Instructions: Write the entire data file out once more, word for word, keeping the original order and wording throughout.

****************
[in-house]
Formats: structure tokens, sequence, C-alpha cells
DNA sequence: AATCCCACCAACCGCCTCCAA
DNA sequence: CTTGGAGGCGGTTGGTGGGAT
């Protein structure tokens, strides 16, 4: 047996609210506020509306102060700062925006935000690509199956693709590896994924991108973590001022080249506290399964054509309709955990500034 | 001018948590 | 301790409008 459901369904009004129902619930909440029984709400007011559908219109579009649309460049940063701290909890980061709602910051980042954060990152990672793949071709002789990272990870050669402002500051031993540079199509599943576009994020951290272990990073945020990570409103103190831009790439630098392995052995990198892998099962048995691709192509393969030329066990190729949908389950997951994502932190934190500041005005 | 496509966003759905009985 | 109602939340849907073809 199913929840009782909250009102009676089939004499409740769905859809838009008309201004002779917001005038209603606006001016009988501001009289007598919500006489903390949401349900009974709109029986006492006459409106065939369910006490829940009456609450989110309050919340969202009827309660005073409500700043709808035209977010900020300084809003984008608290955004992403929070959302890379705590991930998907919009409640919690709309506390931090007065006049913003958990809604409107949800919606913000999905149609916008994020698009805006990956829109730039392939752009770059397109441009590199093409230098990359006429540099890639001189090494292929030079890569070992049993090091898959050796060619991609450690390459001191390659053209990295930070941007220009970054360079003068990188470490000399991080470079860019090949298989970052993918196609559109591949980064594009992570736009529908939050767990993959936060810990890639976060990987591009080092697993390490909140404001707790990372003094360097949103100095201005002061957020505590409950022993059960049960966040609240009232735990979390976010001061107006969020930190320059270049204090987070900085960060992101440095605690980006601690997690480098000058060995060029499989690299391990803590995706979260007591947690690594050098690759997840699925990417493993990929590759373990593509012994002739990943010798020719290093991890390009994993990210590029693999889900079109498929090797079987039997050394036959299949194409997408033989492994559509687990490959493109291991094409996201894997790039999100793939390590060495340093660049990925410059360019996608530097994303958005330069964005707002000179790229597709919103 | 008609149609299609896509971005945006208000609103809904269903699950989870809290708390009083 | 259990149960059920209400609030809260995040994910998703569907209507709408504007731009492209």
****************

[in-house]
Formats: structure tokens, sequence, C-alpha cells
DNA sequence: AATCCCACCAACCGCCTCCAA
DNA sequence: CTTGGAGGCGGTTGGTGGGAT
């Protein structure tokens, strides 16, 4: 047996609210506020509306102060700062925006935000690509199956693709590896994924991108973590001022080249506290399964054509309709955990500034 | 001018948590 | 301790409008 459901369904009004129902619930909440029984709400007011559908219109579009649309460049940063701290909890980061709602910051980042954060990152990672793949071709002789990272990870050669402002500051031993540079199509599943576009994020951290272990990073945020990570409103103190831009790439630098392995052995990198892998099962048995691709192509393969030329066990190729949908389950997951994502932190934190500041005005 | 496509966003759905009985 | 109602939340849907073809 199913929840009782909250009102009676089939004499409740769905859809838009008309201004002779917001005038209603606006001016009988501001009289007598919500006489903390949401349900009974709109029986006492006459409106065939369910006490829940009456609450989110309050919340969202009827309660005073409500700043709808035209977010900020300084809003984008608290955004992403929070959302890379705590991930998907919009409640919690709309506390931090007065006049913003958990809604409107949800919606913000999905149609916008994020698009805006990956829109730039392939752009770059397109441009590199093409230098990359006429540099890639001189090494292929030079890569070992049993090091898959050796060619991609450690390459001191390659053209990295930070941007220009970054360079003068990188470490000399991080470079860019090949298989970052993918196609559109591949980064594009992570736009529908939050767990993959936060810990890639976060990987591009080092697993390490909140404001707790990372003094360097949103100095201005002061957020505590409950022993059960049960966040609240009232735990979390976010001061107006969020930190320059270049204090987070900085960060992101440095605690980006601690997690480098000058060995060029499989690299391990803590995706979260007591947690690594050098690759997840699925990417493993990929590759373990593509012994002739990943010798020719290093991890390009994993990210590029693999889900079109498929090797079987039997050394036959299949194409997408033989492994559509687990490959493109291991094409996201894997790039999100793939390590060495340093660049990925410059360019996608530097994303958005330069964005707002000179790229597709919103 | 008609149609299609896509971005945006208000609103809904269903699950989870809290708390009083 | 259990149960059920209400609030809260995040994910998703569907209507709408504007731009492209």